Djamila Moussa lives in Niamey, at the edge of the Sahara desert, and works as an artisan craftswoman. She enjoys playing basketball in her free time and caring for her two daughters. A little over a year ago, she started using a Wildebeest wheelchair, which has wide tires and seemed like a good idea in the sandy city. To the north is the Sahara desert and the Savanna is to the south. This massive, semi-arid transition zone is called the Sahel and it stretches from Senegal in the West on the Atlantic Ocean to Eritrea in the East on the Red Sea. Like many working mothers, each day she is busy cooking for children, shopping, commuting to work, and doing housework. Participant, the manufacturer of her wheelchair, was excited for the opportunity to interview her and learn from her experience.
The tricycle wheelchair that Djamila used previously is pretty common in West Africa. It is relatively easy to manufacture and works best outside on roads and in open spaces. However, it is also heavy and challenging to use in sand, even when helpers were able to push from behind.
With the Wildebeest, Djamilla has had several moments when she was more independent. Once her child was sick and she was able to go by herself to get medicine. Another time, her relative was sick in the hospital. Because the Wildebeest can be used indoors, she was able to mobilize herself into the hospital and sit in her wheelchair while visiting. This was better than being carried and lifted to be on the hospital bed with her family member. Also, she is able to go in taxis, like a Toyota Starlet or Toyota HiAce which is locally called a “Faba Faba”, and have her chair to use at the destination. The transportability is a big advantage, but it is also an area for improvement.
Defying all terrains
Ibrahim Sala Samber works as a physiotherapist with the International Committee (ICRC) of the Red Cross in Niamey.
“Our team provided the Wildebeest to Djamila in the course of an empirical research study to find a wheelchair that is suitable for the Sahel context. People with disabilities in Niger face innumerable difficulties with mobility in their sandy environment. This is a huge constraint on their social integration and dignity. The ICRC is committed to these goals and that is why we have been working hard on this challenge.”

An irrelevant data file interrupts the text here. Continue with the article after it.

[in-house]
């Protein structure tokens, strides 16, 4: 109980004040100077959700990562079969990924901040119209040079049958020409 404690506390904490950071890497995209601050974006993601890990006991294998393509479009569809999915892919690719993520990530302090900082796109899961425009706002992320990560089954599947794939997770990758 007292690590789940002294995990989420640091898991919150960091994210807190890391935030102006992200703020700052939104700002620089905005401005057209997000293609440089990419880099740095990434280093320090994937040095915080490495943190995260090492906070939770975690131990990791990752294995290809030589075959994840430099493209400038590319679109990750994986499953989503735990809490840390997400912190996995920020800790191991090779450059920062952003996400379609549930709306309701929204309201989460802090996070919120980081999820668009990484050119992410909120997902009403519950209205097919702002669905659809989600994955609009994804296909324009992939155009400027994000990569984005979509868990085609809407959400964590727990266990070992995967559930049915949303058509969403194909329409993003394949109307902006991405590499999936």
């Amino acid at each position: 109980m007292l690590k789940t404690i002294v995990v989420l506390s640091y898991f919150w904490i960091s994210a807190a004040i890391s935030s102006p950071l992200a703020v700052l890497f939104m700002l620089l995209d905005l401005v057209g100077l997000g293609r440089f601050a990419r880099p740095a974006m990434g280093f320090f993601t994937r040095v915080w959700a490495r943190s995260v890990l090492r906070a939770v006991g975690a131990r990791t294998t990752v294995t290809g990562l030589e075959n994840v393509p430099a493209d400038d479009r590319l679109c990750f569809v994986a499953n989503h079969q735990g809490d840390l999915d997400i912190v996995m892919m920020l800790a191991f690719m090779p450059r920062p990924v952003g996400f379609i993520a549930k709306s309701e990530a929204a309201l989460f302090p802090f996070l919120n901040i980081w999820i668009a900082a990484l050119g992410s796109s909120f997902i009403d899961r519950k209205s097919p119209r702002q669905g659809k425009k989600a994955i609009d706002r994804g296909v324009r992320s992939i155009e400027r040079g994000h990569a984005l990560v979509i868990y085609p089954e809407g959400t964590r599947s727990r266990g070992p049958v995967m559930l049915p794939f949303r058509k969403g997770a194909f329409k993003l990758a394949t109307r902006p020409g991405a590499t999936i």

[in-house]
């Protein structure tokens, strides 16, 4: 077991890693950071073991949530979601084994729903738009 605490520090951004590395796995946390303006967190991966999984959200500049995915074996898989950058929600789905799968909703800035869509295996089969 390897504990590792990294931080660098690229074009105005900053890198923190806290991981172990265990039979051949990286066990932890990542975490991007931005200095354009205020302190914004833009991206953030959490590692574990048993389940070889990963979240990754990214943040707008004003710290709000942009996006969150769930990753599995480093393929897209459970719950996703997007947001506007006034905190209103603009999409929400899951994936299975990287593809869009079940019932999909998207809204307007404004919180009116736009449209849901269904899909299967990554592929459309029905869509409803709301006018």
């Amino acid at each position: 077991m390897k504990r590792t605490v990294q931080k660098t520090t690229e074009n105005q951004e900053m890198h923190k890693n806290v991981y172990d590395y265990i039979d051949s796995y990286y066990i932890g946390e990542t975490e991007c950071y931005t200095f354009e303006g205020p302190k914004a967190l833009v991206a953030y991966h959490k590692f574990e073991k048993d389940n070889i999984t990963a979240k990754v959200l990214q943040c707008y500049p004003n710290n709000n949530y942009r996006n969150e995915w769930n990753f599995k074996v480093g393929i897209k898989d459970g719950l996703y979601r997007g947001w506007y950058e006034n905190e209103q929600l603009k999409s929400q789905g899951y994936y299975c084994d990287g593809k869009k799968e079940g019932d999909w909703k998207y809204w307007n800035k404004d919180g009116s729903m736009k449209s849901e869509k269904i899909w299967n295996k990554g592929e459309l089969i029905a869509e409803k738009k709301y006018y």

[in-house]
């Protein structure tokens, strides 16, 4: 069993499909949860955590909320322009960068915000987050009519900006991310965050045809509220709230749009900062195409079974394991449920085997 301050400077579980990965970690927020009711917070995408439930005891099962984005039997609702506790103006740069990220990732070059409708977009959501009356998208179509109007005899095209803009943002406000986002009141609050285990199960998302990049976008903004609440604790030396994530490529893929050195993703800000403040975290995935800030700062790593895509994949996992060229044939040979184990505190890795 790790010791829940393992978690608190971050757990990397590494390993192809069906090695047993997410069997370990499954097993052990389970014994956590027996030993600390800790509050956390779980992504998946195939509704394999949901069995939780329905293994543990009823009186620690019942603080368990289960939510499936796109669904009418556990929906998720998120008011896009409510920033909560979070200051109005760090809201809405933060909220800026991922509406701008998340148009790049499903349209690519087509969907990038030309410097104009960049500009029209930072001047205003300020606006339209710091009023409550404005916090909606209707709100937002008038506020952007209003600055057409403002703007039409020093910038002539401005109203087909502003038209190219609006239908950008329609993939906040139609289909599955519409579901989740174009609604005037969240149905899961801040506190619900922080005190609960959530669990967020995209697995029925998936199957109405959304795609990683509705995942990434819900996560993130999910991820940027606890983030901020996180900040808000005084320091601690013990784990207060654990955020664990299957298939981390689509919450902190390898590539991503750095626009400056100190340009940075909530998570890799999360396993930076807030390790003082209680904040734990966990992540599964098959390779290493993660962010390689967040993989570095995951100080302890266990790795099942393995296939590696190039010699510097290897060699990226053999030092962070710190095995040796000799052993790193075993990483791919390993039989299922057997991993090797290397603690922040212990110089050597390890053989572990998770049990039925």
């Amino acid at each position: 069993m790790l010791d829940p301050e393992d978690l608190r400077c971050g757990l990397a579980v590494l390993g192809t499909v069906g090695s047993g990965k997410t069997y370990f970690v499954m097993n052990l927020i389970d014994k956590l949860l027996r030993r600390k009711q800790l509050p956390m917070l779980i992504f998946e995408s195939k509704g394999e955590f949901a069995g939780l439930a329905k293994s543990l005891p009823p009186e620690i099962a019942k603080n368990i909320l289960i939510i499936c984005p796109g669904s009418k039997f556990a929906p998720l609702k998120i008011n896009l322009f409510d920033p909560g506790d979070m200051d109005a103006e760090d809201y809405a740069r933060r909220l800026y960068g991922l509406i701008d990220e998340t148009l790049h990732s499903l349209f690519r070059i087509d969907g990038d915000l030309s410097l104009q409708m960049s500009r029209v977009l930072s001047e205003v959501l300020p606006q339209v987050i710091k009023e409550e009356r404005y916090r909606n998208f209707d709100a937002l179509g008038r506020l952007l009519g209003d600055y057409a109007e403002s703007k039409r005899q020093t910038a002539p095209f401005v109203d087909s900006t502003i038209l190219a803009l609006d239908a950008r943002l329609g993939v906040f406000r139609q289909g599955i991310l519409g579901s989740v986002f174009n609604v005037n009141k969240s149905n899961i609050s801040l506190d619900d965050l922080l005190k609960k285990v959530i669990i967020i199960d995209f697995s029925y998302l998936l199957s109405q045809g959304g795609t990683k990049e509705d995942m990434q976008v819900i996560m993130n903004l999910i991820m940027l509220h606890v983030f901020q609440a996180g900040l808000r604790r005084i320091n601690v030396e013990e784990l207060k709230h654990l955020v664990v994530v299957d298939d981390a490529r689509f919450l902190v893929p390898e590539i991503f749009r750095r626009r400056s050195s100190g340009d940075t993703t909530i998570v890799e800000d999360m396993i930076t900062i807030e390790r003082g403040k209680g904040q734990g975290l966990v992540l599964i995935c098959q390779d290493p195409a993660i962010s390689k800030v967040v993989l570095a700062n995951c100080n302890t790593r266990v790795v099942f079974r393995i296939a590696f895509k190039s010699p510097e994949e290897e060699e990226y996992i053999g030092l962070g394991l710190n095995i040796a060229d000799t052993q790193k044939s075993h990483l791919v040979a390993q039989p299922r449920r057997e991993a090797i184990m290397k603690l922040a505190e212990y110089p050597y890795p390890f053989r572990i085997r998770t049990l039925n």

The Wildebeest has two removable rear wheels and the back folds down. This means putting the chair into a taxi requires several steps, which may not be familiar to the taxi driver. Some wheelchairs simply remain in one piece and fold, which is more simple for everyone to understand. “With some effort and multiple steps, the new chair can go into a vehicle. Because of this, I was able to go far away to attend a special celebration with my friends.” said Djamila.
At work, Djamila makes Jigida, which are beads and ornaments that are worn around the waist. Also, the artisan shop also makes perfumes by hand and other beaded products. Djamila is especially skilled at knitting clothes for children. The business is near her home and she can easily commute in her wheelchair by herself.
Family emergencies have been a concern.
If a child falls or there was a serious issue, Djamila would previously stay on the ground and move slowly. Now, she is able to move quickly and maneuver around as needed. “The new chair is fun to drive and comfortable to sit in, even for long periods when I am working. It rolls smoothly and I am more efficient in my daily tasks. Outside it works well, even in a little sand. But, deep sand is still very difficult.” said Djamila.
Samira, Djamila’s daughter said, "Our mother's old wheelchair was much harder to push on sandy terrains than the new one. The new wheelchair doesn't require much effort."
“Mobilizing through sand is a real challenge when the power must come from our relatively small arm and shoulder muscles. There’s a bit more improvement to be done on the Wildebeest, but we will hit a ceiling with the limited power.” said Keoke, who works at Participant. “The modified motorcycle that Djamila uses is a good solution. We are also developing an electric motor add-on attachment for the front of our wheelchairs. I hope that Djamila will also give her feedback on that.”
When she considered the most important points about Wildebeest, Djamila said,
“My biggest wish is that my chair will be reliable for me in the years to come and I think it will be because it is solid and well-built.”